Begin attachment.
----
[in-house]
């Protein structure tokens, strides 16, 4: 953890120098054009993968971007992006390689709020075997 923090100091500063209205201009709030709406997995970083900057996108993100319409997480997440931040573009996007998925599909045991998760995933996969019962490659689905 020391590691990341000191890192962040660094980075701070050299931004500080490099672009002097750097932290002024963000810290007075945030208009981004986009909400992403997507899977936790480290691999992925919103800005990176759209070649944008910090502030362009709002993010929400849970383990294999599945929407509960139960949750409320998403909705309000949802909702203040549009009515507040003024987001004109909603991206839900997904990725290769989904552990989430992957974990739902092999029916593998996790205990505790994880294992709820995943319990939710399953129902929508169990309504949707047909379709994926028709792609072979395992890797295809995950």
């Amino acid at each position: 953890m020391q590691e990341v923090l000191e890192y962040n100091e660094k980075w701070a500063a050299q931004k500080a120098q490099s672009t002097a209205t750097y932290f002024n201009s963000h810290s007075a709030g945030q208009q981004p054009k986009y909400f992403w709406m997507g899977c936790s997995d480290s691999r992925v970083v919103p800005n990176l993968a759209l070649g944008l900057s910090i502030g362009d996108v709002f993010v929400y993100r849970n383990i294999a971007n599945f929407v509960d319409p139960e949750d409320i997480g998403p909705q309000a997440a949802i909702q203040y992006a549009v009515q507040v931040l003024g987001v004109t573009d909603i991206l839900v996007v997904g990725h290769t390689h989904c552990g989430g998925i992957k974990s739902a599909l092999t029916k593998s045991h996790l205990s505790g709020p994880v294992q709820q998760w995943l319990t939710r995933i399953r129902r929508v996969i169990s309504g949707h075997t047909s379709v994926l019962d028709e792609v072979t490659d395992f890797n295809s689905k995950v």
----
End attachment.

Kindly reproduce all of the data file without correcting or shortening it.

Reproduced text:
[in-house]
């Protein structure tokens, strides 16, 4: 953890120098054009993968971007992006390689709020075997 923090100091500063209205201009709030709406997995970083900057996108993100319409997480997440931040573009996007998925599909045991998760995933996969019962490659689905 020391590691990341000191890192962040660094980075701070050299931004500080490099672009002097750097932290002024963000810290007075945030208009981004986009909400992403997507899977936790480290691999992925919103800005990176759209070649944008910090502030362009709002993010929400849970383990294999599945929407509960139960949750409320998403909705309000949802909702203040549009009515507040003024987001004109909603991206839900997904990725290769989904552990989430992957974990739902092999029916593998996790205990505790994880294992709820995943319990939710399953129902929508169990309504949707047909379709994926028709792609072979395992890797295809995950």
């Amino acid at each position: 953890m020391q590691e990341v923090l000191e890192y962040n100091e660094k980075w701070a500063a050299q931004k500080a120098q490099s672009t002097a209205t750097y932290f002024n201009s963000h810290s007075a709030g945030q208009q981004p054009k986009y909400f992403w709406m997507g899977c936790s997995d480290s691999r992925v970083v919103p800005n990176l993968a759209l070649g944008l900057s910090i502030g362009d996108v709002f993010v929400y993100r849970n383990i294999a971007n599945f929407v509960d319409p139960e949750d409320i997480g998403p909705q309000a997440a949802i909702q203040y992006a549009v009515q507040v931040l003024g987001v004109t573009d909603i991206l839900v996007v997904g990725h290769t390689h989904c552990g989430g998925i992957k974990s739902a599909l092999t029916k593998s045991h996790l205990s505790g709020p994880v294992q709820q998760w995943l319990t939710r995933i399953r129902r929508v996969i169990s309504g949707h075997t047909s379709v994926l019962d028709e792609v072979t490659d395992f890797n295809s689905k995950v």